New This Month
D.H. Lawrence’s fiery fifth novel Women in Love beams and dazzles with its heated philosophical discussions on modern society and the nature of love. Henry James’s late masterpiece The Ambassadors explores similar themes with its principled protagonist’s late awakening. Meanwhile, for younger listeners, Worzel Gummidge returns for more mischief and mayhem in the celebrated series’ third instalment, and an exciting snapshot of eight world-changing innovations is introduced in More Great Inventors and Their Inventions.
Women in Love continues the loves and lives of The Rainbow’s Brangwen sisters, Gudrun and Ursula. Things are far from harmonious, and the discord and conflict of their relationships leads to many heated and elaborate philosophical discussions. Lawrence held this to be his best book and F.R. Leavis his most profound.
A rewarding portrait about one man’s late awakening, The Ambassadors is the second novel of James’s celebrated late period. When American Lambert Strether is sent to Paris to collect his fiancée’s son, he finds his views begin to change, and the morality of Woollett, his hometown, becomes foreign, and the ‘ambassador’ loses sight of his mission…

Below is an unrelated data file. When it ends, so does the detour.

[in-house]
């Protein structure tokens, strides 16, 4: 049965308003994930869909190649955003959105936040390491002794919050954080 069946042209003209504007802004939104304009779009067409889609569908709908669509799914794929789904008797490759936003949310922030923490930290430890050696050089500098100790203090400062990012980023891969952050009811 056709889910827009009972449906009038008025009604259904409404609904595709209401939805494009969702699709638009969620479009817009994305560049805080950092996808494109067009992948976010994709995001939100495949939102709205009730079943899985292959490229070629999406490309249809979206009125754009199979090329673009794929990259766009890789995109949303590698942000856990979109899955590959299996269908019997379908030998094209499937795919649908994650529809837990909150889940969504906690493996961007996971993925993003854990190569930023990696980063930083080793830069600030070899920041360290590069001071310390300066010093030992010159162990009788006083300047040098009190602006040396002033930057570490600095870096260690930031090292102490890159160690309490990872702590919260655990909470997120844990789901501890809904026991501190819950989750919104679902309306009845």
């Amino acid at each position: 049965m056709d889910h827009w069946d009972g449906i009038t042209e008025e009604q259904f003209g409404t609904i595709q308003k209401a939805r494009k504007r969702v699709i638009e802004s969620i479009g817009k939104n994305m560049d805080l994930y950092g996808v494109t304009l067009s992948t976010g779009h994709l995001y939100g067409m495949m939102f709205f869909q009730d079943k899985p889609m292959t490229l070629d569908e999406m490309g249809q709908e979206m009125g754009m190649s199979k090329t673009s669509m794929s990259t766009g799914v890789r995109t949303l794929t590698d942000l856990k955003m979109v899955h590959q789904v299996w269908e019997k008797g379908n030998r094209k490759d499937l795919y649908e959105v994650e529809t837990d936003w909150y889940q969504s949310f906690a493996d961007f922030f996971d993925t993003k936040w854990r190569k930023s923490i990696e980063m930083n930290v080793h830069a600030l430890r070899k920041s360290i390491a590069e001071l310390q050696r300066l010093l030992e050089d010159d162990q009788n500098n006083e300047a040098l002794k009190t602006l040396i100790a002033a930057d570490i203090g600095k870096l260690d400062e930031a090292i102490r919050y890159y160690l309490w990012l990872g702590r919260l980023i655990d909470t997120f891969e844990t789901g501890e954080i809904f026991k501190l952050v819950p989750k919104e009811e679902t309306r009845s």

More About Worzel Gummidge is the third of the Worzel novels by Barbara Euphan Todd. John and Susan are back at Scatterbrook for the Easter holidays. Together with Worzel, they embark on all sorts of escapades, which include Worzel getting stuck in a chimney and becoming a star attraction at the visiting circus.
From the steam engine and motorcars to the invention of cinema and television, More Great Inventors and Their Inventions explores the creation of eight great innovations, and the minds behind them. Narrated by the much-loved Benjamin Soames, it is a marvellous snapshot that will spark the imagination of younger listeners (and their parents!).
Promotional blurbs have become part of the standard marketing of not only books, but music, films and other media. However, they are fairly recent in the publishing industry. The first blurb is thought to have appeared in 1865, in the …